Rush Hour in the Tallgrass

Sure, it may look tranquil– from a distance.

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But on the last day of May, you can feel the urgency on the prairie. Things get a little crowded; plants begin to jostle each other for available space.

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The urgency is there in the alien-looking pale purple coneflowers, which merge into the tallgrass. Then they push, push, push their petals out into the fast lane.

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You can feel the nature putting her foot down on the gas pedal. Dragonflies shed their underwater nymph status, pump out wings, then lift to the sky. What a ride!

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Other commuters, like the damselflies, are deceptively still. They startle you when they suddenly dart out into air traffic to snag an unwary insect near the water’s edge.

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New blooms appear each day, bumper to bumper. Each has its host of pollinators. They fuel up, then collect their tiny bags of gold dust. They share the wealth, from bloom to bloom.

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The flowers range from jazzy, eye-popping hoary puccoon…

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..to the pale, meadow rue buds; unnoticeable like a family sedan…

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…and prairie alum root flowers, that sport some extra detail work, if you look closely.

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The earliest spring bloomers signal the work of flowering is over, and drive home seeds.

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Deep within the fast lane; amid the crush of the prairie blooms…

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…a thousand insect motors are idling. They accelerate into a buzz of activity, a hum of new adventures unfolding.

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It’s the last day of May on the prairie. Summer is on the horizon. What adventures await you in the tallgrass?

This is one rush hour you don’t want to miss.

All photos copyright Cindy Crosby (top to bottom): Schulenberg Prairie Visitor Station area, The Morton Arboretum, Lisle, IL; pale beardtongue (Penstemon pallidus), Schulenberg Prairie, The Morton Arboretum, Lisle, IL; three photos of pale purple coneflower  (Echinacea pallida) opening, Schulenberg Prairie, The Morton Arboretum, Lisle, IL; female calico pennant (Celithemis elisa), Schulenberg Prairie, The Morton Arboretum, Lisle, IL; eastern forktail (Ischnura verticalis), Nachusa Grasslands, Franklin Grove, IL; spiderwort (Tradescantia ohiensis) with a pollinator, author’s backyard prairie, Glen Ellyn, IL; hoary puccoon (Lithospernum canescens), Schulenberg Prairie, The Morton Arboretum, Lisle, IL; purple meadow rue (Thalictrum dasycarpum), author’s backyard prairie, Glen Ellyn, IL; prairie alum root (Heuchera richardsonii), Schulenberg Prairie, The Morton Arboretum, Lisle, IL; bastard toadflax (Comandra umbellata) going to seed, Schulenberg Prairie, The Morton Arboretum, Lisle, IL; prairie phlox  (Phlox pilosa) and spiderwort (Tradescantia ohiensis) with grasses, Schulenberg Prairie, The Morton Arboretum, Lisle, IL;  bee on wild white indigo or false indigo (Baptisia alba v. macrophylla).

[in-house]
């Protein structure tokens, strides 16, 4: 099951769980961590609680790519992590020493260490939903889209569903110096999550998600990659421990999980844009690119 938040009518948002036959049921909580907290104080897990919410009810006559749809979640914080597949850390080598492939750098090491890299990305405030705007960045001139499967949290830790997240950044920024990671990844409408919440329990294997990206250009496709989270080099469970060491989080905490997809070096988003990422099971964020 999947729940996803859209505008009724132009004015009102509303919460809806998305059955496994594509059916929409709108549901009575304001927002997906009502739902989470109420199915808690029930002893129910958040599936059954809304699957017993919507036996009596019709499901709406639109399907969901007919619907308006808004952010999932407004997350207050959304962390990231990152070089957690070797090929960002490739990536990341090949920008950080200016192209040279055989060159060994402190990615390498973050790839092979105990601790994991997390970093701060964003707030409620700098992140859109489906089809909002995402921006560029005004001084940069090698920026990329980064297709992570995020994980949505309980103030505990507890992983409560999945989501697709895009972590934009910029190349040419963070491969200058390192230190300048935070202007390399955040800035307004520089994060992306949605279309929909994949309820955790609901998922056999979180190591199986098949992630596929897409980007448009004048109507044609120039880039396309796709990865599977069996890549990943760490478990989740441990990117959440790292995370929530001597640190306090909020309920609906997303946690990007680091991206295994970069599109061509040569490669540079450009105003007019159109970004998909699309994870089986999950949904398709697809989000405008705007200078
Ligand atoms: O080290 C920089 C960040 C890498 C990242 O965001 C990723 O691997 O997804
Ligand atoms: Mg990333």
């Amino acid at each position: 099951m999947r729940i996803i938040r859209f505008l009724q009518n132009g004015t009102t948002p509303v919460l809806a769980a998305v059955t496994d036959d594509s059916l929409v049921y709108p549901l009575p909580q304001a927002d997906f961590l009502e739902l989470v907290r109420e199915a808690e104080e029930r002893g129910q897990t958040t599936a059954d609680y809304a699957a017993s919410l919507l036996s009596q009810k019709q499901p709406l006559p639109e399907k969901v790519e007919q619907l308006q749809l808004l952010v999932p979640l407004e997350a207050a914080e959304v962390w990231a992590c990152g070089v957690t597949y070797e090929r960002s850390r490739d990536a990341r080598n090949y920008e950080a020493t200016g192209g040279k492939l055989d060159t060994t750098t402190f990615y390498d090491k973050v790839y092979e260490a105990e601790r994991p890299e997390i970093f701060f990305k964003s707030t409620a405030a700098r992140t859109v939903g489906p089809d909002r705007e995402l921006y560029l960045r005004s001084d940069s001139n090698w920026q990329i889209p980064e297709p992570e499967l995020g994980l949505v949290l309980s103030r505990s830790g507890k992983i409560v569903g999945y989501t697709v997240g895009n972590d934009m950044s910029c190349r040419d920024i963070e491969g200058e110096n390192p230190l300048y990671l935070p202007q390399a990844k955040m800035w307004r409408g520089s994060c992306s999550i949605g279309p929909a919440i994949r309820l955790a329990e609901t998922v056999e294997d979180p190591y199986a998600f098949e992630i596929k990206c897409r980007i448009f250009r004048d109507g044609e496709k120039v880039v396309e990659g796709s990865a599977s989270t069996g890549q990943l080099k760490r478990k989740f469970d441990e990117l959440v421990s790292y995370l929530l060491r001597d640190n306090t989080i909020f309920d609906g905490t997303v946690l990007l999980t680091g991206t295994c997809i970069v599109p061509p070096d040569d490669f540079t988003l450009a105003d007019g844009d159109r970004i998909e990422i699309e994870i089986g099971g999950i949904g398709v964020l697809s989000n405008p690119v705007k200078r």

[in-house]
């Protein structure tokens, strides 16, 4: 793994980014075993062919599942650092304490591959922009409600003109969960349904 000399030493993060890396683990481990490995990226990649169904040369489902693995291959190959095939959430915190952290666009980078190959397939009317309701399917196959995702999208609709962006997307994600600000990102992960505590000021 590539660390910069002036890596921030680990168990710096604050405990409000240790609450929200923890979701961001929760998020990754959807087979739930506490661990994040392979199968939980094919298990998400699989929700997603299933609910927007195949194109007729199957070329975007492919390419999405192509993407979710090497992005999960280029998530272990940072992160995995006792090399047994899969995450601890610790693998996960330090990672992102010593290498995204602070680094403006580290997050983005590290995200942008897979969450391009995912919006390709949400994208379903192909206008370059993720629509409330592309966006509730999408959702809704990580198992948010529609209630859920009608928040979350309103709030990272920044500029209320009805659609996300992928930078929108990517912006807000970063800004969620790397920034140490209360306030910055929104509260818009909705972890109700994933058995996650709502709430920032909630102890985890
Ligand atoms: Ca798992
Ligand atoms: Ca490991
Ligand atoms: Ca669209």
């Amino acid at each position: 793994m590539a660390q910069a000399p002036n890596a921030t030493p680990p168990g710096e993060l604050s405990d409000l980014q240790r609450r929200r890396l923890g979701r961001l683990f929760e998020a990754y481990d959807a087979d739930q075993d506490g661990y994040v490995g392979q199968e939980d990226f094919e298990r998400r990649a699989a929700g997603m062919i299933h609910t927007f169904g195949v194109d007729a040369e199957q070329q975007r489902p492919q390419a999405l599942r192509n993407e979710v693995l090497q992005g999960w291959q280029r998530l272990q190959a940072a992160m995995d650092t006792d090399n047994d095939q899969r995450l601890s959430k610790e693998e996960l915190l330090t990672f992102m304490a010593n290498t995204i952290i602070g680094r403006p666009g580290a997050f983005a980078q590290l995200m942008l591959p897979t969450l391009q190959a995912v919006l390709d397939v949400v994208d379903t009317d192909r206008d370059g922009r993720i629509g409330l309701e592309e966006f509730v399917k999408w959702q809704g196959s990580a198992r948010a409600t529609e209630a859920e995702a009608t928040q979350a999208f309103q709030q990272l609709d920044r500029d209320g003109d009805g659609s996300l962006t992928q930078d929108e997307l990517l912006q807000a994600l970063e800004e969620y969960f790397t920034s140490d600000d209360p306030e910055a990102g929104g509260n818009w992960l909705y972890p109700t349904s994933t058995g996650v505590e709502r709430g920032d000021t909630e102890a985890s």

4 responses to “Rush Hour in the Tallgrass

  1. Susan Whiteman

    Cindy – I love this! Thank you for your words and pictures and for our walk today.

    Liked by 1 person

  2. Thank you, Susan, for all the work you do for prairie restoration!

    Like

  3. Jeannine Kannegiesser

    Very nice. I spent some quiet moments spying on bees visiting Baptisia this week. I like your photo.

    Liked by 1 person

  4. Love it that you are spying on the bees! 🙂

    Like

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